Macron sets sights on huge parliamentary majority, voter turnout low
PARIS Voters turned out in low numbers on Sunday in the second round of France’s parliamentary election, where President Emmanuel Macron is expected to win a landslide majority that should allow him to embark on far-reaching pro-business reforms.
The vote comes just a month after the 39-year-old former banker became the youngest head of state in modern French history, promising to clean up French politics and revive the euro zone’s second-biggest economy.
Macron’s centrist Republic on the Move (LREM) party is little more than a year old, yet pollsters project it will win as many as 75 to 80 percent of the seats in the 577-seat lower house.
Turnout, though, was on course for a record low, a sign of voter fatigue after seven months of campaigning and voting – and also of disillusionment and anger with politics that could eventually complicate Macron’s reform drive.
Interior Ministry data showed turnout reached 17.75 percent by 1200 (1000 GMT), its lowest ever at that time of day for a second round of parliamentary elections since at least 1997.
“People know it’s already a done deal,” Alex Mpoy, a 38-year-old security guard told Reuters TV, echoing the apathy of many voters who intend to abstain.
Macron cast his vote early in the morning in the seaside resort of Le Touquet before flying to a ceremony outside Paris to mark the anniversary of Charles de Gaulle’s 1940 appeal for French resistance to Nazi Germany’s occupation.
Polls show Macron is on course to win the biggest parliamentary majority since de Gaulle’s own conservatives in 1968.
Many of Macron’s lawmakers will be political novices, something which will change the face of parliament at the expense of the conservative and socialist parties that have ruled France for decades.
One of the challenges for Macron will be to keep such a diverse and politically raw group of lawmakers united behind him, as he sets out to overhaul labour rules, cut tens of thousands of public-sector jobs and invest billions in areas like job training and renewable energy.
“There has never been such a paradox between a high concentration of power and strong tensions and expectations in terms of changes,” Laurent Berger, head of France’s CFDT union, told the weekly Journal du Dimanche.
“There is no place for euphoria in victory. There is no providential man, no miracle solution”.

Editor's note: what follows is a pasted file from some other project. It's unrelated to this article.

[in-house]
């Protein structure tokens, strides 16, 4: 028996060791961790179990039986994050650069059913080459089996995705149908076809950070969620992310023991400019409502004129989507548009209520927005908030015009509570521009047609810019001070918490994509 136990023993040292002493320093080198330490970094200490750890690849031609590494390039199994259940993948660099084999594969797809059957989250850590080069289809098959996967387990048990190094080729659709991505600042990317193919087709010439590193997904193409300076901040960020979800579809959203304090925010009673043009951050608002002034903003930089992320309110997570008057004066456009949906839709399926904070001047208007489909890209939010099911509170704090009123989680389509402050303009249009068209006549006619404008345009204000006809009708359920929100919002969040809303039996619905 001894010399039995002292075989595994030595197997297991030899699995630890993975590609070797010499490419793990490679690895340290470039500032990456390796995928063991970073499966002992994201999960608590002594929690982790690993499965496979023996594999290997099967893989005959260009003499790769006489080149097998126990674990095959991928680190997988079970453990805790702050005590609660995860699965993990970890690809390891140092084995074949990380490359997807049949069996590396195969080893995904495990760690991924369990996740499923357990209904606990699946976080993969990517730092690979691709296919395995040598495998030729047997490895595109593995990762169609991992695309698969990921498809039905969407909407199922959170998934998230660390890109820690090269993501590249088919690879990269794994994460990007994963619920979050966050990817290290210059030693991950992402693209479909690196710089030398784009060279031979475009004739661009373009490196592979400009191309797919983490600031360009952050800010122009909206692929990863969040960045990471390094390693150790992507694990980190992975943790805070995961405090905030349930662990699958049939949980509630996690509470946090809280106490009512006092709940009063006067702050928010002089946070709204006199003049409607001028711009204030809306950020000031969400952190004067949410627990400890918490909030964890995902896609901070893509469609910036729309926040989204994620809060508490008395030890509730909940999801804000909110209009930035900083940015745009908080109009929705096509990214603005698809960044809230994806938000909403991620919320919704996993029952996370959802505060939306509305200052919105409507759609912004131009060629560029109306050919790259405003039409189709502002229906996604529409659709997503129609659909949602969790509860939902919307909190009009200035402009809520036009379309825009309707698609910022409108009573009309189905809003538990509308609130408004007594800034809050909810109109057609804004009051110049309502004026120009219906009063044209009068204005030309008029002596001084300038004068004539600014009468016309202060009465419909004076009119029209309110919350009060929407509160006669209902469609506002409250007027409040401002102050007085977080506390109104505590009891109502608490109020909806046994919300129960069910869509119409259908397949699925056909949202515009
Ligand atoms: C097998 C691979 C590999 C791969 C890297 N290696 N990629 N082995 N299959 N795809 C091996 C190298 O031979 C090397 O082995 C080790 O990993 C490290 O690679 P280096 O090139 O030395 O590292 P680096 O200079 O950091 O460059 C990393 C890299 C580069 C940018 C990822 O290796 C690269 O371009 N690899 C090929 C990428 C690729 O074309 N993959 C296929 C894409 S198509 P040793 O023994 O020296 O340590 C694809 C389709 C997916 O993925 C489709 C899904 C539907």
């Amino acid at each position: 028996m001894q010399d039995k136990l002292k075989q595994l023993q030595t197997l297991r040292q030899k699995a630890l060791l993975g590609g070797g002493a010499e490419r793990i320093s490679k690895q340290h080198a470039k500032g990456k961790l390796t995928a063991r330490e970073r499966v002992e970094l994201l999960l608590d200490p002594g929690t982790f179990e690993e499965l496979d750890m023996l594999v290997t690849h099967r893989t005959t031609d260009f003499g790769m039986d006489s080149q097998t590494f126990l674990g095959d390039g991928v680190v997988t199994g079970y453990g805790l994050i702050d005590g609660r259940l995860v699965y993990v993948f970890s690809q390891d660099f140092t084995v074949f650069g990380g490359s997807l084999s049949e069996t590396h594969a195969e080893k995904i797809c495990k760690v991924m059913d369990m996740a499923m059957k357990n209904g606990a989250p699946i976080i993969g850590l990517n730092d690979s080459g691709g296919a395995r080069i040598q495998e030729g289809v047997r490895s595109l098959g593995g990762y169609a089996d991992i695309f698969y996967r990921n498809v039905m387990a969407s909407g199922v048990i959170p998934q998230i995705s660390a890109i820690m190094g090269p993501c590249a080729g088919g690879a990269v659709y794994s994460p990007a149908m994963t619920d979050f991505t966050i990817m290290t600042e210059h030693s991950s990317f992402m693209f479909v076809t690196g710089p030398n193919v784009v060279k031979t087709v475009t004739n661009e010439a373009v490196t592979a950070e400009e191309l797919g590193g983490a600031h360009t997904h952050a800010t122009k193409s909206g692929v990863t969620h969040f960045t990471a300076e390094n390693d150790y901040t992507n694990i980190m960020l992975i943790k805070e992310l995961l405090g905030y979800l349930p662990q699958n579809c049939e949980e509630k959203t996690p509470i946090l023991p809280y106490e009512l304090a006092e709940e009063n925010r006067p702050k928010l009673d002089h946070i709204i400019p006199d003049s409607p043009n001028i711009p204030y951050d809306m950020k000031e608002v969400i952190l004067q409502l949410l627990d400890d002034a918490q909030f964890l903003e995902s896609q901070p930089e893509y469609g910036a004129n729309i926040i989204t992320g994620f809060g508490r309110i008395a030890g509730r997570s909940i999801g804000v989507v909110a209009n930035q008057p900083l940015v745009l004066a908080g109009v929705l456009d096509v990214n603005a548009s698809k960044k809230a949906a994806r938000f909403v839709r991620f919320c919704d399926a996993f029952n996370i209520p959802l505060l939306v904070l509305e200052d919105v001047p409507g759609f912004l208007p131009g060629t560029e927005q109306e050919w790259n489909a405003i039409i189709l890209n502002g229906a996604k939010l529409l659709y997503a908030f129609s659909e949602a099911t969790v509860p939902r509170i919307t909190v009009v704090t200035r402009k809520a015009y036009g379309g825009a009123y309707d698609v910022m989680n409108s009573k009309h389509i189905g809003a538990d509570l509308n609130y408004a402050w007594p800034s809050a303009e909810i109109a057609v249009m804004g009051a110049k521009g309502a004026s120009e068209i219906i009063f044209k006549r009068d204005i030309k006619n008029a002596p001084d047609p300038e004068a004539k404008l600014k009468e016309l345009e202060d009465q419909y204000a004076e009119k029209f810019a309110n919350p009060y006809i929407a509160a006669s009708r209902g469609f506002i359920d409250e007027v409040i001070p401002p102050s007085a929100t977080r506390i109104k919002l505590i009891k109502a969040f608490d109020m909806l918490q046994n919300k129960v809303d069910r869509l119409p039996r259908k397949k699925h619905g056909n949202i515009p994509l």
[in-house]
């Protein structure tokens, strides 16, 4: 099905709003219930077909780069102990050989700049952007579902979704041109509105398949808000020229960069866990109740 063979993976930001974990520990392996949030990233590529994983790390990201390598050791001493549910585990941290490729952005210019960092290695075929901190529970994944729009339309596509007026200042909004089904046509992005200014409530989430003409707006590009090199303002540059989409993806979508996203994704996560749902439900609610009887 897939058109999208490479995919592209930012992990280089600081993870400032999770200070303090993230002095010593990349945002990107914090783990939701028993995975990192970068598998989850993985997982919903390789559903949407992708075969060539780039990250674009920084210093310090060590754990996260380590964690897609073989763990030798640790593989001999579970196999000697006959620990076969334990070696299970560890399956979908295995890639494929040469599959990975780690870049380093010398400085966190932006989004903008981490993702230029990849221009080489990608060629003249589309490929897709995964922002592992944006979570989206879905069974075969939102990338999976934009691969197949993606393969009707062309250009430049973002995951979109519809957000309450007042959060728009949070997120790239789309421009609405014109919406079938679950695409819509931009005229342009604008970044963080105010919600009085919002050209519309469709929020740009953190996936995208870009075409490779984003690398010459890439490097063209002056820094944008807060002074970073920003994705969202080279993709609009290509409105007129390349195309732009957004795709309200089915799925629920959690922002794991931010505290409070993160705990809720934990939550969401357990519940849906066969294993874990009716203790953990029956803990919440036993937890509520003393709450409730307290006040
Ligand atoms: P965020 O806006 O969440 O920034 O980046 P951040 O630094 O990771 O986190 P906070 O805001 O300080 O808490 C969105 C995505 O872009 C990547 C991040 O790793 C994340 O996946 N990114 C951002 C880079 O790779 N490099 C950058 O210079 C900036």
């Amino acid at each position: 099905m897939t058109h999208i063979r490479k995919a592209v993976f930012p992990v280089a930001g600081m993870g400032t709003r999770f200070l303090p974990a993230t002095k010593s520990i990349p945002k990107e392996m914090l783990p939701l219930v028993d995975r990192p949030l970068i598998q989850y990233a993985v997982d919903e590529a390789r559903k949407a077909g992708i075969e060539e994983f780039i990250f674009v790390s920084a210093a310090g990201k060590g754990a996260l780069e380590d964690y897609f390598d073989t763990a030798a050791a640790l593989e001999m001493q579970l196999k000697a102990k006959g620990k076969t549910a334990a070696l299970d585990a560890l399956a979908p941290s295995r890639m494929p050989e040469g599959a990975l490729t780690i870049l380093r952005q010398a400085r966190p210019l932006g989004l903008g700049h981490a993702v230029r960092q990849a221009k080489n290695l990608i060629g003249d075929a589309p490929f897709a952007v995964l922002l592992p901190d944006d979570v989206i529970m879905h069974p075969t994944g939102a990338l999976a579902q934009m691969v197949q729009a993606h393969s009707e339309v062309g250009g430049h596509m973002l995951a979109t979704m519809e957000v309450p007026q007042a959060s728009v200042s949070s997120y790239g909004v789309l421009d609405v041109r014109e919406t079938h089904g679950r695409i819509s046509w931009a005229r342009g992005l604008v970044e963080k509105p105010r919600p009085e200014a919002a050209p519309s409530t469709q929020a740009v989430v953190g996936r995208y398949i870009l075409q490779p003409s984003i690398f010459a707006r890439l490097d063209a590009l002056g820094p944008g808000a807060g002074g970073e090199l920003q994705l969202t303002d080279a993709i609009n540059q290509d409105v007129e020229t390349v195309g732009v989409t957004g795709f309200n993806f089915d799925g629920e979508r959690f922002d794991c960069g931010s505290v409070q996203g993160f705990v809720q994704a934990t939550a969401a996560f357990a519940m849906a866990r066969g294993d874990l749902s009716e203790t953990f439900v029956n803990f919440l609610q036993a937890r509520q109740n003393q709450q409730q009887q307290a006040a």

Macron’s rivals have urged voters not to stay at home, warning power would be concentrated in the hands of one party and democratic debate stifled.
“We need other parties to have some weight,” 54-year-old assembly line worker Veronique Franqueville said on the parking lot of a tumble-dryer factory in the northern town of Amiens. “If he wins it all there will be no debate.”
Among Macron supporters the mood is very different, with an overwhelming feeling that the president needs to be given a strong enough majority to carry out the policies on which he was elected just over a month ago.
The election is set to send shockwaves through the older parties, with their unity, and even survival, at stake.
The conservative The Republicans are expected to be the biggest opposition group in parliament. But polls see them securing no more than 90 to 95 seats out of 577.
Some Republican lawmakers could create a separate group to back Macron on a case-by-case basis. Others may see a future firmly in the opposition.
The Socialist Party, which ruled France until last month, faces a humiliating defeat, which could see them with no more than 25 to 35 seats.
The election also spells trouble for the far-right National Front (FN), which is expected to win only one to six seats, when it had hoped to secure a “massive” presence in parliament. Its leader, Marine Le Pen, is expected to be among those who will be elected.
Far-left leader Jean-Luc Melenchon is also seen winning a seat in parliament. But polls are unclear if his France Unbowed party will reach the 15-strong threshold required to be able to form a parliamentary group.
Polling stations close at 6:00 p.m. local time (1600 GMT) in small and medium towns and at 8:00 p.m. local time (1800 GMT) in Paris and other big cities.
At that time, pollsters will give projections of the result and official results will start trickling in.
(Additional reporting by Antoine Boddaert, Myriam Rivet, Cecile Mantovani and Celia Mebroukine; Editing by Richard Lough and Mark Potter, Larry King)
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